Greetings from the East Wing

Greeting to all and welcome new friends to the East Wing. As we left Prestonsburg that first morning of winter, we headed south on highway 23.  That 23 road is one of those high speed four lane ribbons of asphalt, concrete and steel carved through the rock mountains of Appalachia, a fun road to drive, a more fun road to gawk on.   The GPS showed just a few miles to go as we started out that first day of winter, that snowy first day of winter in these beautiful mountains. As Johnny drove,  I marveled of the fact that we had come the  better part of 500 miles, and now this wintery morning we are relying on a thin little black box half the size of your hand, to get us to our final destination. Magic on the mountains, magic in a box. I’ll always consider myself forever privileged to allow both magic one and magic two into my life at the same time.Johnny turned left across the bridge and we entered into Martha’s Vineyard.  Now Martha’s Vineyard is the foot print of the Catholic Church in two counties ( Floyd and Magoffin)  in southeastern Kentucky. These  two counties have a combined  population in excess of 56,000 and have a median income well below most of the nation,  and they encompasses  over 658 square miles, yet, St Martha Catholic Church, simply put, is a jewel placed by God on the side of a mountain, out there along the way to Jenny Wiley State Park. A mountain by Prestonsburg. And oh, ‘bout  that 658 sq miles, it’s mostly all up and down. The only flat parts ‘round there is the water. And even the water is most always going downhill.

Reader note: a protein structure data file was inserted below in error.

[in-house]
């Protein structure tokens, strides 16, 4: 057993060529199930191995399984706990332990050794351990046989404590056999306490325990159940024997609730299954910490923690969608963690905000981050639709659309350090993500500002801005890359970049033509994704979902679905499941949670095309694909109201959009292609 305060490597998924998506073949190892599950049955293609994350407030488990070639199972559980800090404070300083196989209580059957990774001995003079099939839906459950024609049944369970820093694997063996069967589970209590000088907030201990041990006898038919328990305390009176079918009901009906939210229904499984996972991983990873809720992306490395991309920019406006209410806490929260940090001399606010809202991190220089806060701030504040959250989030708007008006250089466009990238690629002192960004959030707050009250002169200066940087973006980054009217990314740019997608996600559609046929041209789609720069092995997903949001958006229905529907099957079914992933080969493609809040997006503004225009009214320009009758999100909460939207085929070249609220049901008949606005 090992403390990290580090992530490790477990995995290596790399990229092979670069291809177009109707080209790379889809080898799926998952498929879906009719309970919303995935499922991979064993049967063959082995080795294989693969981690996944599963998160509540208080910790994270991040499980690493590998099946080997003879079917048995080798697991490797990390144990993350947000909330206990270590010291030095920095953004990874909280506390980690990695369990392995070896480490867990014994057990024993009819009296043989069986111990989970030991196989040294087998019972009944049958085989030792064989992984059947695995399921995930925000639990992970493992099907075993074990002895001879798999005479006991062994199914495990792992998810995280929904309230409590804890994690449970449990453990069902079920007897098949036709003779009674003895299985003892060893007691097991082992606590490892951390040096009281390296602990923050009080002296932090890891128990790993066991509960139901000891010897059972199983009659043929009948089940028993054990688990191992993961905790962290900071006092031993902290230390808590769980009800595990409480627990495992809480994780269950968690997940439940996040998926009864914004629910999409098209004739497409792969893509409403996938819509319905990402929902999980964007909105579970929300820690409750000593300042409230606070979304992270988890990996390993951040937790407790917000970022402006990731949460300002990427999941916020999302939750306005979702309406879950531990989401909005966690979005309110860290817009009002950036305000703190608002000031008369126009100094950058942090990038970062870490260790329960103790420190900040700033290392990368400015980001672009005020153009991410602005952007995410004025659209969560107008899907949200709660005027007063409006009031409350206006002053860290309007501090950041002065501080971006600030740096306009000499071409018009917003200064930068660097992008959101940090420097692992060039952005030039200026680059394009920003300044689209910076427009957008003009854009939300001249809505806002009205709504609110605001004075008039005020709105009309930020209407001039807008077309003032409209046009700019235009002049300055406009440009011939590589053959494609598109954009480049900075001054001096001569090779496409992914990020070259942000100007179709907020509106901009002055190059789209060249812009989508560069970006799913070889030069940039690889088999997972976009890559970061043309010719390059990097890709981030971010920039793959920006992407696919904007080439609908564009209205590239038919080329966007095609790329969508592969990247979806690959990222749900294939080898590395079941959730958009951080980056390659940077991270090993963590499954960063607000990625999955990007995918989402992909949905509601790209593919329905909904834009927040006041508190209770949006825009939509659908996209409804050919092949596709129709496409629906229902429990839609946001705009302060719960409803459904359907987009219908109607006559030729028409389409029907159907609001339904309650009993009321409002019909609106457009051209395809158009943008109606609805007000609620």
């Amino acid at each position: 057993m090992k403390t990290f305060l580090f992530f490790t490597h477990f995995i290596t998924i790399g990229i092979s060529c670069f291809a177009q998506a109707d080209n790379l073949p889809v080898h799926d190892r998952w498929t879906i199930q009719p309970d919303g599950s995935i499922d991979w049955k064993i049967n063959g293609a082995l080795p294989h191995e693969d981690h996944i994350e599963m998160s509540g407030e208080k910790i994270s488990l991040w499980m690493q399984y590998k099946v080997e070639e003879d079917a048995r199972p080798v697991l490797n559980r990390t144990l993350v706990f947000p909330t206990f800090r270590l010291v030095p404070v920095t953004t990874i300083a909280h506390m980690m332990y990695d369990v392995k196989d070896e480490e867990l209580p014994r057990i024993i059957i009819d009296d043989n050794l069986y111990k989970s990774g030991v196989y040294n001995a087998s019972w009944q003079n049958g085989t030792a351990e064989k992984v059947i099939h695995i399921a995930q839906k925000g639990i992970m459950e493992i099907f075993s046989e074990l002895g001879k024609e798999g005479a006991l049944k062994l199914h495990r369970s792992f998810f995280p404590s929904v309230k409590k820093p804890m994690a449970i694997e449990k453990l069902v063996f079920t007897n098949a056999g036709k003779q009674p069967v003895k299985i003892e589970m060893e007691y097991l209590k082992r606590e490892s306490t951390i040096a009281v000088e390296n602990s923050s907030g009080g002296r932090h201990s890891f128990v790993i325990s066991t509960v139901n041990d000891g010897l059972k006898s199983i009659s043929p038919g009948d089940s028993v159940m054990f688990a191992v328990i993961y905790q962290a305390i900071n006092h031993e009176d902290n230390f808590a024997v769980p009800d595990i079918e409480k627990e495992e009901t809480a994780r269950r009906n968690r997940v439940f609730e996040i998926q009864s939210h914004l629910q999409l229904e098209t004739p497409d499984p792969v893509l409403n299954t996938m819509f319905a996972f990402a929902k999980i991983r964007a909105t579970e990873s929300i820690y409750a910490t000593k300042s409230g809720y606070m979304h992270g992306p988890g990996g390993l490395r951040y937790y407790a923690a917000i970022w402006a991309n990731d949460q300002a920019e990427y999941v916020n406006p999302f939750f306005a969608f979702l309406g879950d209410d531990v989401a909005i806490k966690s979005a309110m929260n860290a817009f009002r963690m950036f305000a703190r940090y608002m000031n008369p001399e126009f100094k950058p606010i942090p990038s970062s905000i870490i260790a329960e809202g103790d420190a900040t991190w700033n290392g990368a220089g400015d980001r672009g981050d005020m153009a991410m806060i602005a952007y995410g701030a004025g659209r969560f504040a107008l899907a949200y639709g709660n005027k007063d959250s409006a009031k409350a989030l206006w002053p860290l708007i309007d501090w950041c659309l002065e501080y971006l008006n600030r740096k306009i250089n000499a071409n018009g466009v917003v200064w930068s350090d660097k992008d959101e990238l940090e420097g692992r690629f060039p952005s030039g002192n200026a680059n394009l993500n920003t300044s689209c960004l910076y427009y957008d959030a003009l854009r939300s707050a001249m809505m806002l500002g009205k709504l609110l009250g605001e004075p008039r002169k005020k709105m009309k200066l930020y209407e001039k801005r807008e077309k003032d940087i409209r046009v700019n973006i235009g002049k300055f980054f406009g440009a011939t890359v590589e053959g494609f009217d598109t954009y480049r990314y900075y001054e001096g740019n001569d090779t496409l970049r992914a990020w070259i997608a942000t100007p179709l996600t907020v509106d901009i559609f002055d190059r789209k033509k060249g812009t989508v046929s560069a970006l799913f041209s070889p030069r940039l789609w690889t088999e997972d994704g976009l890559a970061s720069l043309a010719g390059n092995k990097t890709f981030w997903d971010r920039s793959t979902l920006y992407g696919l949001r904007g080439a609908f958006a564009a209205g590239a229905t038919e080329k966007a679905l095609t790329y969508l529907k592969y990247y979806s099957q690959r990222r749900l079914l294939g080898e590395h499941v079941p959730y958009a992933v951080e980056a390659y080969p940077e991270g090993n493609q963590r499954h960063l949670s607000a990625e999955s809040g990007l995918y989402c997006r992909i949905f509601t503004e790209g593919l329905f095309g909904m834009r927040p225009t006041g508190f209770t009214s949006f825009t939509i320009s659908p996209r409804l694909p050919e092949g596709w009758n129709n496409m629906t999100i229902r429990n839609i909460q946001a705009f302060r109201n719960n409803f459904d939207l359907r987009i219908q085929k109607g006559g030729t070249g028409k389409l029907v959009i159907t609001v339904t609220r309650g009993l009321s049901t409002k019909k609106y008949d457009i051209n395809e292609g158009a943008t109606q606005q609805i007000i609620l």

They were expecting us.  I walked in, said hello, and asked for Father Bob Damron. The lady said “you the feller with the truck from Indiana”. I said  “ no truck, half car, half truck, half mountain goat and I’ve got ‘em all full for ya. She smiled and said “Father Bob said call ‘em as soon as ya get here, as she picked up the phone and said “ I’ll get some help to unload”. And so we unloaded as we go acquainted. We talked between trips back and forth. With our load all inside, they were all surprised how much we had brought in the Envoy. I told ‘em ‘bout that ½ car, ½ half truck, ½ half mountain goat, and how ya can carry a lot more when ya have three halves rather than two halves. That third ½ mountain goat came in handy that day at up in the mountains at Martha’s Vineyard